P7310198.JPGI made zucchini fritters the other night. A fine thing to make to use up some of the mid-summer abundance of squash. While I was standing there with my box grater, grating up zucchini I kept hearing Vince, this hysterically energetic infomercial guy who sells some chopping kitchen gadget. At one point in this particular commercial while he's demonstrating all the things you can grate, he says things like, "fettuccine, linguine, martini, bikini". Hey, what about zucchini, that rhymes too! (This guy has a ton of ridiculous lines one of my favorites being, "stop having a boring tuna, stop having a boring life" that I can't seem to get out of my head, probably cause his commercial is on once a morning while I'm trying to watch for the weather.) Anyways, if you haven't seen Vince in action, it's kind of funny in that infomercial way. Watch it here (localappetite does not endorse the use of this product, only the use of this kind of enthusiasm for cooking). P7300187.JPG In case you hadn't guessed by now, I've been on a one-dish kick this summer. It's insanely hot in my kitchen and basically when I have the time to cook, I'm not making entire meals. Something fresh and tasty that utilizes my CSA produce is basically the only thing that has been motivating me this summer. I've just been rounding out the meals with more cheeses, eggs, dips and fruit. It has been a good way to handle eating at home without being in the kitchen for too too long. I was a little hesitant to fry for these fritters. But, Nigel Slater's entry on the same in The Kitchen Diaries had been in the back of my mind for some time. The only essential step to this process is the time to allow the zucchini to sufficiently drain (see photo above) otherwise you'll end up with soggy fritters that will fall apart when you try to cook them.

The one surprising thing about this recipe was that it added an extra step, which although I followed, I think I would recommend you omit it. Instead of simply mixing the grated drained zucchini in a bowl with your binders, egg and flour, and then frying, he writes that you should saute it all in a pan first and then add the flour and egg and then make little balls and fry in a second pan. I thought he might be onto something (maybe it added extra flavor or helped to further dry out the squash?), but after cooking the recipe through, I think it was an unnecessary step, leaving you with an extra pan to clean. I wouldn't want to do that to you. Either way you do it, you'll end up with light and moist zucchini fritters, if you don't flatten them too much into more of a pancake shape. As you know zucchini works well with almost anything, but either feta or Parmesan would be interesting. I used dill for the seasoning, but definitely just go with what you like or have on hand. And just like zucchini itself, this dish is versatile and will go with whatever else was on the menu for that night. Or, if you're like me, it's ok to just eat this and save room for dessert. It's too hot to eat a big meal anyways, right? P7300193.JPG

Zucchini Fritters Adapted from The Kitchen Diaries, by Nigel Slater

3-4 zucchini, grated Salt 1 small onion, chopped 1 clove of garlic, minced 1/2 cup grated cheese, your choice 1 handful of fresh dill, chopped 1 egg, lightly beaten 2-3 tablespoons all-purpose flour Olive oil

Coarsely grate zucchini and place in a colander. Salt liberally and allow to drain for about 30 minutes. When ready to use take handfuls of it and squeeze out any additional water before placing it in a bowl.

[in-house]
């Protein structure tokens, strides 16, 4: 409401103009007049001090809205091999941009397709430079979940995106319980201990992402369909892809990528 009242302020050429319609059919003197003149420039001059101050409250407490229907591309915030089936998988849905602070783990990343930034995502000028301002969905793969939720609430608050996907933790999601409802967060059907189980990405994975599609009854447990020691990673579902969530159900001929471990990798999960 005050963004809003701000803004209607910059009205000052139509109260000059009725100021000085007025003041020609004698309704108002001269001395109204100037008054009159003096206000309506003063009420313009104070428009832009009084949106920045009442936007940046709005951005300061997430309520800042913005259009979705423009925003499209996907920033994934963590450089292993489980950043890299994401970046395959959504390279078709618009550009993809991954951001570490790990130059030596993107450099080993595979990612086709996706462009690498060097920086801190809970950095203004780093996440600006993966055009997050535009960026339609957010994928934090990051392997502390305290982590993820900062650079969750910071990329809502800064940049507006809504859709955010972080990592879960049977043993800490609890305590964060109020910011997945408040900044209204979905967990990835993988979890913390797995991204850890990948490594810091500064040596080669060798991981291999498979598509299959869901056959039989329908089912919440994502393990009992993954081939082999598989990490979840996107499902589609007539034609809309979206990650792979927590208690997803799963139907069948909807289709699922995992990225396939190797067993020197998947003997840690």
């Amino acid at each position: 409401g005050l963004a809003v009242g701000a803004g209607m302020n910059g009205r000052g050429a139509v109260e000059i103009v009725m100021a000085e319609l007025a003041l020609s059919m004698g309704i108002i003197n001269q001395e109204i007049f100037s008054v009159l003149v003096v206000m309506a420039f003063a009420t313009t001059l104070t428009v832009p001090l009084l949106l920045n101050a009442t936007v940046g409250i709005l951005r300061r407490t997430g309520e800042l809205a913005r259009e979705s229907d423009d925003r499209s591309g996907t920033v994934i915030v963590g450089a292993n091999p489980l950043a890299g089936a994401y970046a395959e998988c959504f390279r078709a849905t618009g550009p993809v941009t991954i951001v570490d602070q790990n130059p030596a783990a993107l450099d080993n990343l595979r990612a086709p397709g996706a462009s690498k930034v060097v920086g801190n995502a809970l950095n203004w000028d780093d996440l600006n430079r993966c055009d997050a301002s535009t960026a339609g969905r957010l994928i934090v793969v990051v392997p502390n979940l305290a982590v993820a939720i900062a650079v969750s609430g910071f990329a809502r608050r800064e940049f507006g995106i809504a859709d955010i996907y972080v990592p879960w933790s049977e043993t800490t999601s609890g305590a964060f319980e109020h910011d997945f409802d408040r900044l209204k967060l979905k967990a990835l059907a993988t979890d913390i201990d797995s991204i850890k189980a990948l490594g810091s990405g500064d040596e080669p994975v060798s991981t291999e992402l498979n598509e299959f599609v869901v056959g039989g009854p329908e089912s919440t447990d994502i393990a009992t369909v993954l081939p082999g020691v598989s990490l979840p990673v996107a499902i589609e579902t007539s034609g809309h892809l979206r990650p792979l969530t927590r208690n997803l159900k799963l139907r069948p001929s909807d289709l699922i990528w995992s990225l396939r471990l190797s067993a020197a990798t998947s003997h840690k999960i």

Mix drained zucchini with the rest of the ingredients. It will be a slightly stiff mixture. Heat a heavy pan with enough olive oil for frying. Drop mounded tablespoons into the pan and allow to brown. Keep your eye on them as the oil gets hotter (they will cook very quick at the end) and take care when flipping the fritters as they fall apart easily (a spatula and a fork together worked best for me).

A Simple Red Pickle

I really like pickled things. There are some vegetables I like even better pickled than raw, such as red onions. Lucky for me making pickled red onions is a snap. They will keep in the fridge for a few weeks (or more) to help add something extra to a sandwich, a salad, or whatever needs jazzing up. I have not ventured into the world of canning, yet, but these types of pickles do not need preserving that way. You can pretty much quick pickle almost anything, but red onions are the ones I think everyone should try. Yes, I know it's been done before. And, yes I know this isn't going to be an amazing culinary creation that will make you a bit hungrier as you read this. But, I can tell you that having this jar at your disposal, really does brighten up an otherwise dull dish. It's a condiment in the spirit of Fight Back Fridays as it is definitely better for you than any store bought, corn syrup loaded, preservative-laden, condiment you can purchase.

These red onions are tangy, and sweet. They have the satisfying pickle crunch that people love. They're acidic, and depending on your pickling spice of choice, possibly spicy. And, they're EASY!! Before I made these quick pickles I never would have guessed, how easy. Take a red onion, or two, or three. Get out your sharpest knife, or a mandoline if you have one. Slice the onions as thin as you can get them. P7210116 Next, you have to prepare the pickling liquid. There are probably a million variations of spice and flavoring for this kind of thing. One constant is the acid. Either apple cider vinegar, or red wine vinegar, or even rice wine vinegar if you were doing an Asian-inspired pickle. This time I was going with a recipe I found in my awesome Greek cookbook, The Olive and the Caper, by Susanna Hoffman, so I used the red wine vinegar. Put one part vinegar to one part water into a pan with a couple of tablespoons of sugar. I used raw cane sugar, but I have tried brown sugar in the past, which was very sweet and delicious too. I threw in a bay leaf for flavor. You can throw in some peppercorns, or other whole spices of your choice. Bring the vinegar-water-spice mixture to a boil. P7210126 Once the sugar has dissolved, it's ready. Pour over the onions to let them marinate before refrigerating. P7210132 After about 45 minutes, you can use them right away. The flavor will get better over time though. So, pour the rest into a jar with a lid, and store in your fridge to use over, and over again.